Hamill, T. M., and C. Snyder, 2002: Using improved background error covariances from an ensemble Kalman filter for adaptive observations. Mon. Wea. Rev., 130, 1552-1572.


A method for determining adaptive observation locations is demonstrated. This method is based on optimal estimation (Kalman filter) theory; it determines the observation location that will maximize the expected improvement, which can be measured in terms of the expected reduction in analysis or forecast variance. This technique requires an accurate model for background error statistics that vary both in space and in time. Here, these covariances are generated using an ensemble Kalman filter assimilation scheme. A variant is also developed that can estimate the analysis improvement in data assimilation schemes where background error statistics are less accurate.

This approach is demonstrated using a quasigeostrophic channel model under perfect-model assumptions. The algorithm is applied here to find the supplemental rawinsonde location to add to a regular network of rawinsondes that will reduce analysis errors the most. The observation network is configured in this experiment so there is a data void in the western third of the domain. One-hundred-member ensembles from three data assimilation schemes are tested as input to the target selection procedure, two variants of the standard ensemble Kalman filter and a third perturbed observation (3DVAR) ensemble. The algorithm is shown to find large differences in the expected variance reduction depending on the observation location, the flow of the day, and the ensemble used in the adaptive observation algorithm. When using the two variants of the ensemble Kalman filter, the algorithm defined consistently similar adaptive locations to each other, and assimilation of the adaptive observation typically reduced analysis errors significantly. When the 3DVAR ensemble was used, the algorithm picked very different observation locations and the analyses were not improved as much.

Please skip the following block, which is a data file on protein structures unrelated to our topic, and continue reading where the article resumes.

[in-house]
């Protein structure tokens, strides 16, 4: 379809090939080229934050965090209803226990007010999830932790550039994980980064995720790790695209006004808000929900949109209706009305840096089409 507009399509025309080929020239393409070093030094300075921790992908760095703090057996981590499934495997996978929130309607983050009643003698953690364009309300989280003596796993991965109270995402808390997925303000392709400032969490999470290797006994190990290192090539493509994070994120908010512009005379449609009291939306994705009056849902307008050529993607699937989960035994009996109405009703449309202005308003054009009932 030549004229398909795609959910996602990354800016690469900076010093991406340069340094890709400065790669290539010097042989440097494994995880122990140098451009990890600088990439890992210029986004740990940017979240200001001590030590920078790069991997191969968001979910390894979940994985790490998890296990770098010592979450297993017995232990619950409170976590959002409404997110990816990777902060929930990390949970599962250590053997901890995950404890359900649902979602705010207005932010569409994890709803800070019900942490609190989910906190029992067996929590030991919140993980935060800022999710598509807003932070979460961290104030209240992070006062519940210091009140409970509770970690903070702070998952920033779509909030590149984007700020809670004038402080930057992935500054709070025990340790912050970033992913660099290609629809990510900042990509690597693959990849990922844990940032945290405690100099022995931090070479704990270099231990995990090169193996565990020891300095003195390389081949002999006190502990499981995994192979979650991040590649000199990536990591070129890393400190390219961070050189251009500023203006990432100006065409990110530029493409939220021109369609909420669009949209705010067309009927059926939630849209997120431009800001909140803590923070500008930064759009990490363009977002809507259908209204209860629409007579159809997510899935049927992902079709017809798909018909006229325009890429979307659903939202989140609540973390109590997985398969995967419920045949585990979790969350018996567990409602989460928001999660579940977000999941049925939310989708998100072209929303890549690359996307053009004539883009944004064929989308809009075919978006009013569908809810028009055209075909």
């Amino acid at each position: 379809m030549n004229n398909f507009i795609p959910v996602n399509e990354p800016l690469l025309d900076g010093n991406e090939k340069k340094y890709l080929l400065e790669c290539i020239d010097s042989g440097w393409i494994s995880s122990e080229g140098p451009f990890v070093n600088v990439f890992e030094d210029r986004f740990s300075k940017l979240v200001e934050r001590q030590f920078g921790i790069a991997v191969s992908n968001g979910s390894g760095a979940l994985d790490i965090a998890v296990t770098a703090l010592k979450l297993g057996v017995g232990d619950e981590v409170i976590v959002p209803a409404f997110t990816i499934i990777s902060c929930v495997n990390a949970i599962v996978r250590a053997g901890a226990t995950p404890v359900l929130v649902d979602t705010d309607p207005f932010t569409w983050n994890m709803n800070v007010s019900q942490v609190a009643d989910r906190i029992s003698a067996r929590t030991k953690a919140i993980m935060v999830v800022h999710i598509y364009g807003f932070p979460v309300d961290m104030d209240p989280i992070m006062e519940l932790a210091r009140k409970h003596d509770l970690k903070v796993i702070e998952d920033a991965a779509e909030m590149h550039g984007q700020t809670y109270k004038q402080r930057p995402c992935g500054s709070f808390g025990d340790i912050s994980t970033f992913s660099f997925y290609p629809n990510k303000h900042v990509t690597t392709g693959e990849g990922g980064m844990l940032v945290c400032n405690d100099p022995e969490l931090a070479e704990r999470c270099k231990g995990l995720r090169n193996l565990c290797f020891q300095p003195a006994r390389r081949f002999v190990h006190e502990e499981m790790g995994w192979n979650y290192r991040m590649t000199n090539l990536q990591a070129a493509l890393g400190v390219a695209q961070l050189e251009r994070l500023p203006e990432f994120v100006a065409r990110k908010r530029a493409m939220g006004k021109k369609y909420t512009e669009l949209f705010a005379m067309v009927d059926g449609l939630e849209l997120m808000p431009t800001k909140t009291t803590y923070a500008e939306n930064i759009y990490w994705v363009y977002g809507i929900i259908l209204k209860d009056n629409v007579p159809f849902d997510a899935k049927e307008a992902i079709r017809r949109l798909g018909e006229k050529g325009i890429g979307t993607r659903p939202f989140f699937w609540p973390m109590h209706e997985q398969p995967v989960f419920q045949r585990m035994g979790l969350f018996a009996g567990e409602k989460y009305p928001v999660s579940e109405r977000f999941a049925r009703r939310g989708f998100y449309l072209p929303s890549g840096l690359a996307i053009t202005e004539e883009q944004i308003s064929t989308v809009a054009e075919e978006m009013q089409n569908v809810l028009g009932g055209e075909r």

The amount of improvement from assimilating a supplemental adaptive observation instead of a fixed observation in the middle of the void depended on whether the observation was assimilated sporadically or during every analysis cycle. For sporadic assimilation, the adaptive observation provided a dramatic improvement relative to the supplemental fixed observation. When an adaptive observation was regularly assimilated every cycle, the improvement was smaller.

For the sporadic assimilation of an adaptive observation, targeting based simply on the maximum spread in background forecasts provided similar target locations and similar analysis improvements to those generated with the full algorithm. The improvement from the regular assimilation of an adaptive observation based on the spread algorithm was no larger than when observations from a fixed target in the middle of the void were regularly assimilated.